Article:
The practitioner received his basic training at the Rolf Institute of Structural Integration in 2006. He holds both a B.A. in Kinesiology completed in 1996 and an M.S. in Kinesiology completed in 2020. Previous to his Structural Integration training, the practitioner had been a Certified Massage Therapist since 1998.

There was a significant improvement in the Mini-BESTest test after the intervention. The total score improved by nine points, from 13 of 28 points to 22 of 28. The first of four subsections, anticipatory postural adjustments, increased by one point. Subsection, reactive postural control improved from 0/6 to 4/6, showing the subject was able to recover balance with fewer steps. The sensory orientation tests category improved 2 points from 4/6 to 6/6, and the dynamic gait subsection also improved 2 points from 6/10 to 8/10.


The Mini-BESTest outcome provided detail about the degree that various biological systems were affected by the RMSI series. Though the subsections are the convergence of more than one aspect of balance, each of the four categories provides a particular focus.(3)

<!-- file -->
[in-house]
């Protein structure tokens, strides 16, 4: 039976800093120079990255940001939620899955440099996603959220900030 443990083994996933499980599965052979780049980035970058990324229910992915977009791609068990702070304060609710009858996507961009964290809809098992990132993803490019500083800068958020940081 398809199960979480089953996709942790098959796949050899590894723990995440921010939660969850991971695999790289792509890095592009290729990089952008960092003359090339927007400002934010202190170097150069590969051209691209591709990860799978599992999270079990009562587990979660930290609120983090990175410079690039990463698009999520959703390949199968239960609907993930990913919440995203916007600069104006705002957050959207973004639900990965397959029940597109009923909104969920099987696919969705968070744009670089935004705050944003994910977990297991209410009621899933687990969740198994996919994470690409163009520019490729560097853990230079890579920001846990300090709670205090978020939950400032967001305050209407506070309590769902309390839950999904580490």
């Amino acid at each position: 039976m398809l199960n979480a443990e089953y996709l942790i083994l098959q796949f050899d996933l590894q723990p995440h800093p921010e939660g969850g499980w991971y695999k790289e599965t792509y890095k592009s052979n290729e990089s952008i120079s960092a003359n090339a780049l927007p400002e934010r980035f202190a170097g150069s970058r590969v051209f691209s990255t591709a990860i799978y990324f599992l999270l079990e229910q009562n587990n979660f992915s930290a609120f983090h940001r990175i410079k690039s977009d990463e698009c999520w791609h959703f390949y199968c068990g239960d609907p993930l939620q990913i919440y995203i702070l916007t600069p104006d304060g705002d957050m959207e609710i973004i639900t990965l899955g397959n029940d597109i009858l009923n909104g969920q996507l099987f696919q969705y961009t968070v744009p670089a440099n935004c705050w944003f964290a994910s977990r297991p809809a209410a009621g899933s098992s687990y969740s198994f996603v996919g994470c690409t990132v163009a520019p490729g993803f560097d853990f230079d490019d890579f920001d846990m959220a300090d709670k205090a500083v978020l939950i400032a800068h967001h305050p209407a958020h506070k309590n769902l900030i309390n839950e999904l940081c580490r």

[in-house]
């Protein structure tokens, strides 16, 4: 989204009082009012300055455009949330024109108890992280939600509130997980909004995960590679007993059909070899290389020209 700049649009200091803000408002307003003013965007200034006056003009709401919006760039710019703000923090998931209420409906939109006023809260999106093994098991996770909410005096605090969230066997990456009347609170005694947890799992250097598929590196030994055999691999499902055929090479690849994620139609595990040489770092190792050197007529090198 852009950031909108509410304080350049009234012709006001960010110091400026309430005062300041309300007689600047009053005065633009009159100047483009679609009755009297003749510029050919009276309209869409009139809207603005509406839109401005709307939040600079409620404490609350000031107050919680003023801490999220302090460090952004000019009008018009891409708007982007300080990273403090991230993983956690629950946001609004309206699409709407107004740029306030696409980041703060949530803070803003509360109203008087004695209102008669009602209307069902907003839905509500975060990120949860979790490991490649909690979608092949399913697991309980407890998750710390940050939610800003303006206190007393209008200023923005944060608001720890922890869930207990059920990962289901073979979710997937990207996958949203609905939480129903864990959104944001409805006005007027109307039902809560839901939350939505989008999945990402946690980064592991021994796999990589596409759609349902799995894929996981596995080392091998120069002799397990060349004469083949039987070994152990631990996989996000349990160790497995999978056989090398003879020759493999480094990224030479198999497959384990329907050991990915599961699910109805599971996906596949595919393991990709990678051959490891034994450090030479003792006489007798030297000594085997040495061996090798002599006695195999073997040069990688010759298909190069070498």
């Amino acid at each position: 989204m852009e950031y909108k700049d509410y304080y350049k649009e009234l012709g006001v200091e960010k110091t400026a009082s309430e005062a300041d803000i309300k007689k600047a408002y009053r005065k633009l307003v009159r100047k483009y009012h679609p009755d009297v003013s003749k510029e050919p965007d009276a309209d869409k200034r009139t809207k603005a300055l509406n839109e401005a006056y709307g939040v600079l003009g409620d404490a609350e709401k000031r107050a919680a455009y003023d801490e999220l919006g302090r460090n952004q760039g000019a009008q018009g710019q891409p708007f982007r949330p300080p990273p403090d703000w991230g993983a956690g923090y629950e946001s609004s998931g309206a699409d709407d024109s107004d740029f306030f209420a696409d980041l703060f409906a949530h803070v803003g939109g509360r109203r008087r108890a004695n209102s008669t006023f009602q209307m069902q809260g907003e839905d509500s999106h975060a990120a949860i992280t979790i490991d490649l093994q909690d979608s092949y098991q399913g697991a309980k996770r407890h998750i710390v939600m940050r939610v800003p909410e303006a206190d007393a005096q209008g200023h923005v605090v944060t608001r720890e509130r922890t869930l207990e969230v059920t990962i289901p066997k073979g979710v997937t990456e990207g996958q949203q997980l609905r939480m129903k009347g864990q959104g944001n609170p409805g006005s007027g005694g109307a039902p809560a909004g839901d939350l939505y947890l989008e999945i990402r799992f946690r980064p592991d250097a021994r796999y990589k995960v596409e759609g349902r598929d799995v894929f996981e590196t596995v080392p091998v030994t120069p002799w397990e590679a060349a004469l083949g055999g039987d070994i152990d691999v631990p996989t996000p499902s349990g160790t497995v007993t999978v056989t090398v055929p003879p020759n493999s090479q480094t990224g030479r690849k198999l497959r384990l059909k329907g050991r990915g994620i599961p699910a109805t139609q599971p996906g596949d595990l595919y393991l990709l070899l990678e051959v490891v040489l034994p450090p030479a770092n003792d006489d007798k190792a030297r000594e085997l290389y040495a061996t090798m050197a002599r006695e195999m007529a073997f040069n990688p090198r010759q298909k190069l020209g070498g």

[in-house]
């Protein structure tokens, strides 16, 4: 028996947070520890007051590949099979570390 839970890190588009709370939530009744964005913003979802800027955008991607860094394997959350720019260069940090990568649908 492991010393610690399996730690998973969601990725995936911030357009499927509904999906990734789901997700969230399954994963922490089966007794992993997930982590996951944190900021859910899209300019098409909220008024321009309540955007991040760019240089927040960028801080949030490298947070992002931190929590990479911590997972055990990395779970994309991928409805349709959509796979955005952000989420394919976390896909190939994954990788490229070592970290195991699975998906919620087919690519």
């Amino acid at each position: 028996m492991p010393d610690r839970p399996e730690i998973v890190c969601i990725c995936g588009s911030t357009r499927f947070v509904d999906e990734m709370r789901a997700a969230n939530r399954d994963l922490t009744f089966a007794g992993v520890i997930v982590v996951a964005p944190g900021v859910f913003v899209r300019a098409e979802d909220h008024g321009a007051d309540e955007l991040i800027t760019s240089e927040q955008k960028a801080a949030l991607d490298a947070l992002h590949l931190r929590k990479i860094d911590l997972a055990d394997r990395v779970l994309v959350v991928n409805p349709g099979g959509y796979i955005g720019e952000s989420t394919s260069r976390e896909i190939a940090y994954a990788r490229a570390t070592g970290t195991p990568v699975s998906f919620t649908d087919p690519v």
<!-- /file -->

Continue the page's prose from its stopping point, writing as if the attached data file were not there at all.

The first section measured the subject’s ability to anticipate postural adjustments. This subscore increased the least post-intervention because the client was lacking the strength needed to accomplish the tasks of rising onto toes and standing on one leg.(3) Corrective exercise would improve performance of these tasks,(25) although home exercises were outside the scope of the RMSI intervention. The second section shed light on the subject’s ability to recover equilibrium with a fast step in the direction required to bring her feet under her center of mass.(3) Improvements in these tasks signify an improvement in proprioceptive feedback and rapid motor response.(3) The third section, sensory orientation, tested the client’s vestibular system as well as sensory integration when standing on varied surfaces with her eyes open and closed.(3) Again, there was an improvement in these tasks post-intervention, particularly in standing with feet together and eyes closed on a foam surface. The subject was unable to balance for more than one second before the RMSI series, and post-intervention was able to balance more than 30 seconds. This improvement is likely due in part to the emphasis the Rolf Method puts on improving the client’s sense of herself in space. Calm awareness and confidence are brought to posture and movement during each session. The client is taught to appreciate and perceive the relationship between movement and posture and emotional states that support or detract from her balance and function. This enhancement in self-awareness in turn affects the frame of reference the vestibular system has for spatial orientation.(28) In the last subcategory, dynamic balance during gait, improvements were recorded in the walking over obstacle task and walking to a pivot turn task. There was no improvement in a task that required attention split between walking and a cognitive task, nor walking with a head turn. This subsection tested sensorimotor programs related to posture and gait as the client managed walking with various challenges.(3)